Context is for Kings: Steel Division II's Strategic Layer Is Looking Pretty Great10 Oct 2018 2
While we all figured a new game was coming, it was a slight surprise to see Steel Division II announced so soon, and without Paradox no less. The sequel to one of our favourite WW2 war games, takes the action to the Eastern Front in 1944 with Operation Bagration taking centre stage.
This was an offensive by the resurgent Soviet Union to push the Germans out of Eastern Europe and storm into occupied Poland. It actually launched 20 days after the allies launched Operation Overlord, so you can imagine Hitler really having his hands full trying to defend two major attacks on two vastly separate fronts.
Steel Division 2 offers largely the same experience in terms of operational-tactical combat – you’ll have a pseudo ‘deck’ representing the forces available to you, and requisition points that will control how quickly you can get your units to the battlefield. 1944 Belyorussia is not Normandy, so while there is plenty of thick, impenetrable forest there is also plenty of wide open spaces. Controlling the roads will be key – but once again Eugen are allowing you to look beyond the tactical dimension.
Context is for Kings
The Wargame franchise had its big revelation when it added a campaign system in AirLandBattle, which was greatly improved in Red Dragon. The tactical engine for both that series and Steel Division is and will always be superb. A bit too arcade-like for some, but ‘historical realism’ was never a core pillar for Eugen.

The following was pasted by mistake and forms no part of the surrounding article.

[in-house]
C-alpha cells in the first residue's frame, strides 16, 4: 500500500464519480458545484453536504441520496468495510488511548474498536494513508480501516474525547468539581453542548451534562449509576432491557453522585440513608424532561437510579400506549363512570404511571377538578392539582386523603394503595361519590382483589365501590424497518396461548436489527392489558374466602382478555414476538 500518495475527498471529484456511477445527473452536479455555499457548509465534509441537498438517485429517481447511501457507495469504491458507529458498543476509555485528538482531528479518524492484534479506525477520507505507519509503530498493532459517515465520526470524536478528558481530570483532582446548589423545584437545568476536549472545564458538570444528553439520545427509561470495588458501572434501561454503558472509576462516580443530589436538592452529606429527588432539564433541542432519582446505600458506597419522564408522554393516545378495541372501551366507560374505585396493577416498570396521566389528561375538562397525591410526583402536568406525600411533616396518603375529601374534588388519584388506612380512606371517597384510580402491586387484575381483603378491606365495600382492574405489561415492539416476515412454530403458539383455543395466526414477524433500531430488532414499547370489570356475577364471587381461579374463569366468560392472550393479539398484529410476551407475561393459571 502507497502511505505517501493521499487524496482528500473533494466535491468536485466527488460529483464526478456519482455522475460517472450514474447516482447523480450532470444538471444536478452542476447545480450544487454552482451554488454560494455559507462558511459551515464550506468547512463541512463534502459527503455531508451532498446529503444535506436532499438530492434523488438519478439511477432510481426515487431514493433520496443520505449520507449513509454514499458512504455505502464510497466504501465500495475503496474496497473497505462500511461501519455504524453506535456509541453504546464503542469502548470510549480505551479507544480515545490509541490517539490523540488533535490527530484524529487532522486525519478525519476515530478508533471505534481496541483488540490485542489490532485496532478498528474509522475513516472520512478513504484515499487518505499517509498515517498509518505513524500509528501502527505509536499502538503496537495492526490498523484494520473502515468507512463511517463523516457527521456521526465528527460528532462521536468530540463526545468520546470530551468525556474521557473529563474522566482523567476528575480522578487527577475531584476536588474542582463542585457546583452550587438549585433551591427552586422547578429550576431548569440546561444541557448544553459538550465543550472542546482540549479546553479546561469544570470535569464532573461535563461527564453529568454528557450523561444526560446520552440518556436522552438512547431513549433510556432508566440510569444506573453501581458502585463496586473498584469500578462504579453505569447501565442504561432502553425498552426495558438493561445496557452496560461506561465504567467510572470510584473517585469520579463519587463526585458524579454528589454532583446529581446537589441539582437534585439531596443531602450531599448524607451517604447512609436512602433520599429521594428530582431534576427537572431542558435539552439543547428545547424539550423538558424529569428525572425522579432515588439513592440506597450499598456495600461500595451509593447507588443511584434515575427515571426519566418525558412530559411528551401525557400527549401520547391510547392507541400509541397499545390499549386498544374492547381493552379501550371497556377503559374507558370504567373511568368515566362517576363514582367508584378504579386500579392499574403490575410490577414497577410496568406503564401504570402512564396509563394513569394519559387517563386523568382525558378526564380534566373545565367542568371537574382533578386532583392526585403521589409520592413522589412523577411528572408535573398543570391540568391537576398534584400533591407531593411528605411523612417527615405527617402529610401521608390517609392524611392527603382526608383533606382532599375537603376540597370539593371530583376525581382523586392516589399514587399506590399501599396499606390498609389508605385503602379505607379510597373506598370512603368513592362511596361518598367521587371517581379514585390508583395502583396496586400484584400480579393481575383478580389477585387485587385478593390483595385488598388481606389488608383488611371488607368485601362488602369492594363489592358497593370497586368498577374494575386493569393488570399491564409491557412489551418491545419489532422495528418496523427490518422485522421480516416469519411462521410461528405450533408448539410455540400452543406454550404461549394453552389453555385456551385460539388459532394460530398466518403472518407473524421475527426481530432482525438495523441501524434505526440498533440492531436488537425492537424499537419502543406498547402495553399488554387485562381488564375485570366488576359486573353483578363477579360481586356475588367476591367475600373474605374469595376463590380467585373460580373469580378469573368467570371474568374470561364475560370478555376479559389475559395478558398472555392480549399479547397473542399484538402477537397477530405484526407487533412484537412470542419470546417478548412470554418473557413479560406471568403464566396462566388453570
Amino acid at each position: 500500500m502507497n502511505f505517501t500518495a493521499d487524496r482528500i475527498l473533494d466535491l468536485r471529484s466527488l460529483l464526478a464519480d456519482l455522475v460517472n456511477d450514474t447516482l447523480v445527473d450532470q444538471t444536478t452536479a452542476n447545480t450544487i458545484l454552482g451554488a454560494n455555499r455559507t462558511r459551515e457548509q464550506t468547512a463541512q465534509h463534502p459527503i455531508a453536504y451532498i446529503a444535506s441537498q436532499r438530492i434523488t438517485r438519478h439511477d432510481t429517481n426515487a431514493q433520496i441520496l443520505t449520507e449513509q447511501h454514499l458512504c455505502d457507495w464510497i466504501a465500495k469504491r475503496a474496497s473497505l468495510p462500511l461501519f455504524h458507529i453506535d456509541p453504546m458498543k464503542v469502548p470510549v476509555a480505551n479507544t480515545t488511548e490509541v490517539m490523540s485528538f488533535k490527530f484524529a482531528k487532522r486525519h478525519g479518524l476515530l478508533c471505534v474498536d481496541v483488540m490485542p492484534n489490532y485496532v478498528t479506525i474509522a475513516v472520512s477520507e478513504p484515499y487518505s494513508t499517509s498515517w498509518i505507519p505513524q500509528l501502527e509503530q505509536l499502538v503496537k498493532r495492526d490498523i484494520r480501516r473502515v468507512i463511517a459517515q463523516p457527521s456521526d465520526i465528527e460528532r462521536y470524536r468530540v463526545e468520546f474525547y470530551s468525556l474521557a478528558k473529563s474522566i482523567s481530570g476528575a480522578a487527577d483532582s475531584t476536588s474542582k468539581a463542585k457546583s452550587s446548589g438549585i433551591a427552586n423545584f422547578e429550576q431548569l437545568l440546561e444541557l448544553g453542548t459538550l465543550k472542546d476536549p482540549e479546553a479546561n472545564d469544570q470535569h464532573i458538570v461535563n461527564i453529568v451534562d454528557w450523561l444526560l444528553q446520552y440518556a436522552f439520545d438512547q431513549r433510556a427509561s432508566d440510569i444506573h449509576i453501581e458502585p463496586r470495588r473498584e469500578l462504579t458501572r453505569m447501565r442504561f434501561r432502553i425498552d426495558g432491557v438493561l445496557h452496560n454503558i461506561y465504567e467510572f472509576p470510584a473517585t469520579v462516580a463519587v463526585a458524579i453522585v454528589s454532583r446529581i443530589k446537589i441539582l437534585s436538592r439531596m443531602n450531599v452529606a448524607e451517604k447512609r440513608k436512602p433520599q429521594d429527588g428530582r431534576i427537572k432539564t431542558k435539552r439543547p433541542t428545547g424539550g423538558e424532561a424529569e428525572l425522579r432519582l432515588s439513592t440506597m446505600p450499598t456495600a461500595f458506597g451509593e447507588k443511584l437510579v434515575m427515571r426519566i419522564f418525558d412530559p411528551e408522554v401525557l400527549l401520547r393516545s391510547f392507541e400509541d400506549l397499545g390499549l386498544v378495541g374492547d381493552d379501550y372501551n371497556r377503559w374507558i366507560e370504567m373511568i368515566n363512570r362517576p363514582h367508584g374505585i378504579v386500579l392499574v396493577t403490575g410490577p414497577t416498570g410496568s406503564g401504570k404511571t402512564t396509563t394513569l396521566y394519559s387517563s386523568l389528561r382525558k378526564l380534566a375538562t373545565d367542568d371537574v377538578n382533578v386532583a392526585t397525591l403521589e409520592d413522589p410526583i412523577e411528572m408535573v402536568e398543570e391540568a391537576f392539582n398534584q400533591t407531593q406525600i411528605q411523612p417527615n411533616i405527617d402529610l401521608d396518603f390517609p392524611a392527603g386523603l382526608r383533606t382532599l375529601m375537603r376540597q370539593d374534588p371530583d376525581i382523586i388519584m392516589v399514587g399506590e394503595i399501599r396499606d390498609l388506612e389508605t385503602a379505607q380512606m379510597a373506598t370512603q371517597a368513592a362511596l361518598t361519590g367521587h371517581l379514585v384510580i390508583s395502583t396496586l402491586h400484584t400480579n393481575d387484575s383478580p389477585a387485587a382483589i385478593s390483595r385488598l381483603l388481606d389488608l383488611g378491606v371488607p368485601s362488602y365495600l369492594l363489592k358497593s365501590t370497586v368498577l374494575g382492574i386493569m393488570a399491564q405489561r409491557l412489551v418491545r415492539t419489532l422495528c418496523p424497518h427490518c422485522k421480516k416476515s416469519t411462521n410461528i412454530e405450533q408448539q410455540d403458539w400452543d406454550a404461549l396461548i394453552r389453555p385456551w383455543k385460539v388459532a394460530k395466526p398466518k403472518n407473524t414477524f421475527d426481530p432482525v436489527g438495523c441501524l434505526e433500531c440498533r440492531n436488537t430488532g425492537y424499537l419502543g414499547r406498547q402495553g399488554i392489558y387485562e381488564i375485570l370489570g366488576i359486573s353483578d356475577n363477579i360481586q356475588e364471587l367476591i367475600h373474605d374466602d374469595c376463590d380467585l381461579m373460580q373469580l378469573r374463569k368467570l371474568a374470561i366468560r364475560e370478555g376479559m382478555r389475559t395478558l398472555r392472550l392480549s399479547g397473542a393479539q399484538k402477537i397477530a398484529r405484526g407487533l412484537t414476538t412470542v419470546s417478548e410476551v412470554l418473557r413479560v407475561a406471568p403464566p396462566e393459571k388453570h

Without a campaign to tie everything together though, Steel Division suffered similar problems that the original Wargame entry suffered. Sure, there was some continuity between missions, and some of those missions had some interesting design and challenges, but ultimately, they were little more than a series of battles with a loose narrative. Steel Division II’s campaign will provide the context that will tie everything together, and that will add a layer of meaning and decision making that will help this game become the wargame it was always meant to be.
Steel Division 2 transforms into a very different game when interacting with the solo experience. Multiple armies will be dotted about the 150x100 KM map, and their composition will determine what happens in the tactical sphere:
- Each top-level ‘unit’ within an army represents a Battalion-sized (or similar) formation.
- Battalions will have four or so companies – a HQ company, and then either Assault, Armor or Artillery companies.
- Each company will have a value – that represents the total number of that unit you can requisition in tactical battles.
Instead of units having their phase defined as part of their balancing & stats, Units are assigned a phase that they will appear in that will be based on how fast they can move, and their distance from the battlefield (up to a certain range).
You choose up to five units to take into battle with you, which will then have their phases assigned. This reinforcement mechanics means you could have a battle that involves elements from multiple armies, but it also allows for the tactical placement of your forces.